It's well-known that Turkey is dead set against Iraqi Kurds acquiring an independent state of their own, for the two main reasons that it gives the Kurdistan Workers Party (PKK), a rebel movement that both the US and Turkey classify as a terrorist group, a safe haven, but also because it may encourage similar hopes of an independent state for Turkish Kurds, who are the victims of a fairly deranged program of intense cultural suppression. It was illegal in the '80s to even speak Kurdish in Turkey, and in 1994, the first Kurdish woman elected to Parliament in Turkey was sentenced to 15 years in jail for speaking Kurdish at her inauguration. Similarly, Turkey has jailed its own journalists for referring to the Armenian genocide. It is the same intense Turkish cultural fascism that makes the genocide resolution such a touchy subject and creates this kind of suppression of Kurdish identity.

The Turks are already firing on PKK encampments across the border in Iraq, but it's probable that they might launch a more aggressive invasion, as Iraqi Kurds take further steps toward independence—making their own oil deals without central government approval, for instance—and the US congress considers a soft partition strategy to redistribute political power. The chances that American forces would move to defend Iraqi Kurdistan from Turkish attacks are slim to none. The situation is likely to explode at any moment.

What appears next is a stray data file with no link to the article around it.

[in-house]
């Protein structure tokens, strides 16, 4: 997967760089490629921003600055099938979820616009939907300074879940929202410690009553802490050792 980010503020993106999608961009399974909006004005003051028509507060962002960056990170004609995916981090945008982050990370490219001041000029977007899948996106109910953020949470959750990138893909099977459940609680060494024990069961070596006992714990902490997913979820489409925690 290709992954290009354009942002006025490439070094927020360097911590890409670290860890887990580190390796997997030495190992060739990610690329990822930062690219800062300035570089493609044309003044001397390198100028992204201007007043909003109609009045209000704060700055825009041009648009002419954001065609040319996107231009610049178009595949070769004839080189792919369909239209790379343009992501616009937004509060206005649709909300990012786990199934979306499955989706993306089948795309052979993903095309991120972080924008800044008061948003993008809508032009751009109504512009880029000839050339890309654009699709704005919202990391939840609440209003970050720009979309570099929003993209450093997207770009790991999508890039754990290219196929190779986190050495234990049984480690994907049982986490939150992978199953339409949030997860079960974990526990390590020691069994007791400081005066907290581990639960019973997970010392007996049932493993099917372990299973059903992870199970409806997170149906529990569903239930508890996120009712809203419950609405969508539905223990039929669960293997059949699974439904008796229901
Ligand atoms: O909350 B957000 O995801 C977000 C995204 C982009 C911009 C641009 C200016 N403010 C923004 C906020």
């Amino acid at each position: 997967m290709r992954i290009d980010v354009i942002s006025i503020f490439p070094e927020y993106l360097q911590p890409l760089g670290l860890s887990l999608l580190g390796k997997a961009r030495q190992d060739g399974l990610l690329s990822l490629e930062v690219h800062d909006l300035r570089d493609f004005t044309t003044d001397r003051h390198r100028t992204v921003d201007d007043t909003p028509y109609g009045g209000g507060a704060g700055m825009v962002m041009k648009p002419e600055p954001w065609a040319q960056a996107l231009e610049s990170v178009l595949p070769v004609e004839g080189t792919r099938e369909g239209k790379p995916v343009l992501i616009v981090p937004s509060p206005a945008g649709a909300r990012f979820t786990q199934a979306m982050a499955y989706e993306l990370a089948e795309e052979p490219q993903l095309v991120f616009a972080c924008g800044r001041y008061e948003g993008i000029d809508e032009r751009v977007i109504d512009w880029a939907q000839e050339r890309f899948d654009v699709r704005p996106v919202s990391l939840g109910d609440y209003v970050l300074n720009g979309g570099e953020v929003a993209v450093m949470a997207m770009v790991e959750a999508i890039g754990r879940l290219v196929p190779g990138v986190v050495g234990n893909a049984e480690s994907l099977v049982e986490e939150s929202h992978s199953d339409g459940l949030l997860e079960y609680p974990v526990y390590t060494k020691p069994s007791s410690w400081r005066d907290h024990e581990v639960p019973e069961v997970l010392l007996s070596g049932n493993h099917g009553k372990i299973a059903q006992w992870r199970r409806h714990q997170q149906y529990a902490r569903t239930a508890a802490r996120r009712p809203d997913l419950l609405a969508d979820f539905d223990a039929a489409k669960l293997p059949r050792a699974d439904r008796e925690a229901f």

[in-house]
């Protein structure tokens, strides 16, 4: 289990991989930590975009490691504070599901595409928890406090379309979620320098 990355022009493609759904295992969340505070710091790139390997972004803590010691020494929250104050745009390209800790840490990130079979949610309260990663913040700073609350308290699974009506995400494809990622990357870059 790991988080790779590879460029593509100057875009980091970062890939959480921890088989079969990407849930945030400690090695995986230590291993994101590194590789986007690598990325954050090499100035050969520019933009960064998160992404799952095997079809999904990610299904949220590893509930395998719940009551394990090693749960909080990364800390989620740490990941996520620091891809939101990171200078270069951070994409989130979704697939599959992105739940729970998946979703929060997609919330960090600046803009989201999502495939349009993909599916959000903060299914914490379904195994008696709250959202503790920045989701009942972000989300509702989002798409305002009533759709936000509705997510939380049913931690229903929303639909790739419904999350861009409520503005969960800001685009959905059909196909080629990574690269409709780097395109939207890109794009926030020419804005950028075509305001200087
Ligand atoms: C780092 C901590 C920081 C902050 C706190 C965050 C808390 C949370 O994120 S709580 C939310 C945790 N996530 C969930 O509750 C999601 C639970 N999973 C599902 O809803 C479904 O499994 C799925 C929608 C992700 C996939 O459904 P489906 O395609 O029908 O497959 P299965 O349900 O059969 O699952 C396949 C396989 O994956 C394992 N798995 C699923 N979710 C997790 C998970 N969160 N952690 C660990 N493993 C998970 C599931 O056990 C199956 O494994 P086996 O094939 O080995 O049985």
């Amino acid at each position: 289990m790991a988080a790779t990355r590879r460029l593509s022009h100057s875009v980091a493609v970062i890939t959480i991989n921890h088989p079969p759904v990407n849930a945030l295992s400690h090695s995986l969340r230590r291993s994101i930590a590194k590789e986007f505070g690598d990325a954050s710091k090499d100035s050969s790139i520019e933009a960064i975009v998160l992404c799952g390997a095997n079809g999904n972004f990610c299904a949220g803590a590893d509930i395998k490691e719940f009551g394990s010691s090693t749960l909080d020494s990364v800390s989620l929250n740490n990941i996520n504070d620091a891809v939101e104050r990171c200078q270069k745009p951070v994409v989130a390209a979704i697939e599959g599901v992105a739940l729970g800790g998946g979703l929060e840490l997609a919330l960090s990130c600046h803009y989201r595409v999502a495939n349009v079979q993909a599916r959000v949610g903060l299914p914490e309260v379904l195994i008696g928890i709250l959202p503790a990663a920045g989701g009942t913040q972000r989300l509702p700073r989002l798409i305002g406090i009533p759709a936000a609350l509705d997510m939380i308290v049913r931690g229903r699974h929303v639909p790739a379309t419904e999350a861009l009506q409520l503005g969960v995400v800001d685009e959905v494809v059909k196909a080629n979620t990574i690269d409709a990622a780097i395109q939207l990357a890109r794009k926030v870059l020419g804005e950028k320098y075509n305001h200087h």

A lot of people are scratching their heads about this. Why are the Democrats pushing this thing, and why now? Sadly, the answer appears to be not high-minded idealism, but mundane district politics. Both Pelosi and Adam Schiff, another House proponent of the genocide resolution, have thousands of Armenian constituents.

There's another interestingly appalling facet to this story, one no mainstream news outlet has touched, and that's the real reason why repugnant oaf and former House Speaker Dennis Hastert withdrew the same resolution in 2000.

Hastert, whose district also is flush with Armenians, pushed the resolution through the International Relations Committee and scheduled it for a full House vote, but then quietly pulled it at the last minute. This switcheroo has been explained as a strangely bipartisan acquiescence to the wishes of president Clinton, who opposed the resolution, but there's another angle to the story.